Brazil: Pantanal Safari (Birds & Jaguars) & Chapada dos Guimaraes Aug 04—16, 2014

Posted by Andrew Whittaker

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Andrew Whittaker

Andrew Whittaker was born in England but considers himself to be Brazilian, having moved to this biodiverse country in 1987 to work for the Smithsonian Institution, banding...

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Once again we found the fabled Pantanal simply brimming with wildlife, offering a non-stop series of highlights and living up to its well deserved reputation as one of the premier wildlife spectacles in the world! Not surprisingly, the Pantanal is often favorably compared to African safaris, especially in recent years with incredible JAGUAR watching spectacles. This massive cat is certainly the most wanted of South America’s top five mammals and once again dominated our boat trips along the picturesque Cuiaba River and its tributaries. We racked up an impressive 5 Jaguar encounters with a total of 3 different cats, including two massive alpha males, one called Adriano and the other called Lightning, both weighing in at a colossal 350 pounds (the same size as a Lioness)! We watched Bianca hunting the banks for caiman and Capybara while Adriano, yawning and resting on the beach, was photographed by most of us.

Jaguar, female

Jaguar, female— Photo: Andrew Whittaker

The Pantanal covers a staggering 140,000 sq km of seasonally flooded savannas and subtropical forest, making it the planet’s largest and richest wetland. Each year it’s a great privilege for me to share this region’s astonishing biodiversity, where it’s easy to find 150+ bird species daily, along with an amazing abundance of mammals and crocodilians.

The birding was exceptional, as always. It was difficult to leave the lodge garden of our hotel due to a cacophony of loud voices from the incessant Chaco Chachalaca (which woke us up), raucous Rufous Hornero and Gray-crested Cacholote duets, and the harsh machine-gun rattle of Ringed Kingfishers as they competed with Amazon Kingfishers for the best perch in the garden from which to fish the Pixaím River. Bird feeders were alive with activity, as usual, and graced early on by a pair of Toco Toucans (whose enormous flaming-orange bill has to be seen in the early morning sun to be believed), Yellow-billed and Red-crested cardinals, Purplish Jay, Orange-backed Troupial, Bay-wings, Grayish Saltator, Picazuro Pigeon, Chestnut-eared Aracaris, and flocks of the tiny subspecies of Saffron Finch, while the garden was graced by colorful Campo Flickers, male Vermilion Flycatchers, and graceful White-rumped Monjitas.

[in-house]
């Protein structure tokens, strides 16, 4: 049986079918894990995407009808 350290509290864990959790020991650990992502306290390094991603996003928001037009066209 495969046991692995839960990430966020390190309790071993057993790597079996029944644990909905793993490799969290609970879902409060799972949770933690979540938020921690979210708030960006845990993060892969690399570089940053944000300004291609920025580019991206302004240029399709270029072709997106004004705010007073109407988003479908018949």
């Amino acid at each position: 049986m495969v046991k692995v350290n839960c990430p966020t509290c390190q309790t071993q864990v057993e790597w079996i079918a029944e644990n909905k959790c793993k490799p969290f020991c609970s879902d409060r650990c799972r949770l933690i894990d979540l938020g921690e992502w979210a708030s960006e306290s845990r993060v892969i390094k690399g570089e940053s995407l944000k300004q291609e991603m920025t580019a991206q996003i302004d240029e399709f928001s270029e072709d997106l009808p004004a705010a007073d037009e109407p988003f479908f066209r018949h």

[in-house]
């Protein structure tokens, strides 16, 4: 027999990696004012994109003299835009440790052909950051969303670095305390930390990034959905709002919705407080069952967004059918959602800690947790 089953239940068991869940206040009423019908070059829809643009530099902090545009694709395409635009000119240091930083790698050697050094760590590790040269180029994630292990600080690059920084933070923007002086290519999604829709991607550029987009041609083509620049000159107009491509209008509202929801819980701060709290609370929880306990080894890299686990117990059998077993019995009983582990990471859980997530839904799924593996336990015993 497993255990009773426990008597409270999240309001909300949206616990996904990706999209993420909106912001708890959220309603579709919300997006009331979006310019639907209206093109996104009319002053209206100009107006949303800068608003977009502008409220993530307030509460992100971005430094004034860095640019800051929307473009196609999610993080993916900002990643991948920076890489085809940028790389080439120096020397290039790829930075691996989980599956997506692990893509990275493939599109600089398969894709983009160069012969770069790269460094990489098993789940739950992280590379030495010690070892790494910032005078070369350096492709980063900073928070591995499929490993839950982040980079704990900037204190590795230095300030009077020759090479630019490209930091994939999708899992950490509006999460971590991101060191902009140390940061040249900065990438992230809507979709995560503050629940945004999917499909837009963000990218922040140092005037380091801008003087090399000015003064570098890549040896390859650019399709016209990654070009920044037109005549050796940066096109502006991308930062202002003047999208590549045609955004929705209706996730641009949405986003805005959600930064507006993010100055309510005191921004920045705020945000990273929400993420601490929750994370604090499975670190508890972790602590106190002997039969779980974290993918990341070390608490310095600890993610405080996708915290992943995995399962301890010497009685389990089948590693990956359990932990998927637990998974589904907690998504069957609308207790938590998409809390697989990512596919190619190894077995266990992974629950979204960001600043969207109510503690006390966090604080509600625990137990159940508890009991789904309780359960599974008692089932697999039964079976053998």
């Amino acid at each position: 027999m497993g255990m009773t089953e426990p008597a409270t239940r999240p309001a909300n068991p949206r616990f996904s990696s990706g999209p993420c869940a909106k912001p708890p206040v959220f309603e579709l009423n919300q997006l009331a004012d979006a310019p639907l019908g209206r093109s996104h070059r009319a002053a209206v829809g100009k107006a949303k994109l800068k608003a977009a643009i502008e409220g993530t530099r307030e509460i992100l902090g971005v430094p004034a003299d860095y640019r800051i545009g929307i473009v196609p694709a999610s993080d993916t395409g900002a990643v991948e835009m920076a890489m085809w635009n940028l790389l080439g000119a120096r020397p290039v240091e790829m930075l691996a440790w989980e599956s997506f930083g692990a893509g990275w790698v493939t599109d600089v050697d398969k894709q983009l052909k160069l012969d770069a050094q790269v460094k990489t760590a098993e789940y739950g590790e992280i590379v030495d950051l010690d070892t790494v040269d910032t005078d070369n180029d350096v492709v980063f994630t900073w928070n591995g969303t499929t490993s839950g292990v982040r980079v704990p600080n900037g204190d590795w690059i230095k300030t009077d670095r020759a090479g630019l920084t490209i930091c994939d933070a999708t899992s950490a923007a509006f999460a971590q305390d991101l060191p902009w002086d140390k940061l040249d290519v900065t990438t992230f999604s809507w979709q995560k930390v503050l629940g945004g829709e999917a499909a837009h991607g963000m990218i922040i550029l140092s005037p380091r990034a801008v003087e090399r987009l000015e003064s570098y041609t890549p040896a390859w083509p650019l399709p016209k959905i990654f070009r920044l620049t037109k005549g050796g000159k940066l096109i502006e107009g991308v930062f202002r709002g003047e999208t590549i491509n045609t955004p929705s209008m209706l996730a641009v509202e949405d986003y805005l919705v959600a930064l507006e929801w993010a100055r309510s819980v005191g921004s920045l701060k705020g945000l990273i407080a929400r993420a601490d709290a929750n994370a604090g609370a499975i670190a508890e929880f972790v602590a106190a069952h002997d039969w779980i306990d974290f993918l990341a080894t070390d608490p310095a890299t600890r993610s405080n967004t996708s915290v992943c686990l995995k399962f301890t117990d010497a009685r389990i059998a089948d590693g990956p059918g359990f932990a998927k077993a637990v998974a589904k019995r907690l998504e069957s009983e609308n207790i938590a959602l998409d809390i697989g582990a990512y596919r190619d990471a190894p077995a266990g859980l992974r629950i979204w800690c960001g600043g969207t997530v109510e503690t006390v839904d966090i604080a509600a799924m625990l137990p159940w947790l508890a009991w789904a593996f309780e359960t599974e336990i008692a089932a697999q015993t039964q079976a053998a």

Chestnut-eared Aracari

Chestnut-eared Aracari— Photo: Andrew Whittaker

One of our bird highlights was an incredible breathtaking encounter with the glamour bird of the Pantanal, the spectacular Hyacinth Macaw, the world’s biggest parrot! This year we got point-blank range views (a pair down to 20 feet) at their nest in the most amazing early morning light; what incredible colors! Other highlights included the elegant pale morph migrant Long-winged Harrier, the odd but striking Red-legged Seriema, flocks of huge prehistoric-looking flightless Greater Rheas, and the drab but neat pair of humongous-billed Great Rufous Woodcreepers, which produced superb close range studies.

Exploration through lush gallery forests produced such gems as a spectacular crimson-red and black flash in the form of a stunning male Helmeted Manakin; Pale-crested and Cream-colored woodpeckers; Blue-crowned Trogon; day-roosting camouflaged Great Potoo; Red-billed Scythebill (what a bill); Mato Grosso and Band-tailed antbirds; Large- billed Antwren; and Greater Thornbird.